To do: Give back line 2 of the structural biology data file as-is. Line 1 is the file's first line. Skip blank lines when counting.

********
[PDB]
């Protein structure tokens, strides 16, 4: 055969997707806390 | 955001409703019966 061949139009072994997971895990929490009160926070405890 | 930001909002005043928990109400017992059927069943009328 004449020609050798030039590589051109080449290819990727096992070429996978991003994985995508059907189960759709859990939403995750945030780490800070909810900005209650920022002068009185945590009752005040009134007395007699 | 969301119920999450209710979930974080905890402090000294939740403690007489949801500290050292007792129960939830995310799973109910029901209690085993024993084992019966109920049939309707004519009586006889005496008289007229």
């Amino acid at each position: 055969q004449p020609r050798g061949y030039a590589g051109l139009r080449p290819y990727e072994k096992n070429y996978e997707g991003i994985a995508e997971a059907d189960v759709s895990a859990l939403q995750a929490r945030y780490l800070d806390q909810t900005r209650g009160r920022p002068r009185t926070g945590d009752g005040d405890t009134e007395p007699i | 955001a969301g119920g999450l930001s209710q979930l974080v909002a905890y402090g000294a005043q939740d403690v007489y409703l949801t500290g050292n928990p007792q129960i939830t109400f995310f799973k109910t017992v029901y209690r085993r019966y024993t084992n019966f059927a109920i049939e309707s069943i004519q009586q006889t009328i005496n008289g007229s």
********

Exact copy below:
């Protein structure tokens, strides 16, 4: 055969997707806390 | 955001409703019966 061949139009072994997971895990929490009160926070405890 | 930001909002005043928990109400017992059927069943009328 004449020609050798030039590589051109080449290819990727096992070429996978991003994985995508059907189960759709859990939403995750945030780490800070909810900005209650920022002068009185945590009752005040009134007395007699 | 969301119920999450209710979930974080905890402090000294939740403690007489949801500290050292007792129960939830995310799973109910029901209690085993024993084992019966109920049939309707004519009586006889005496008289007229």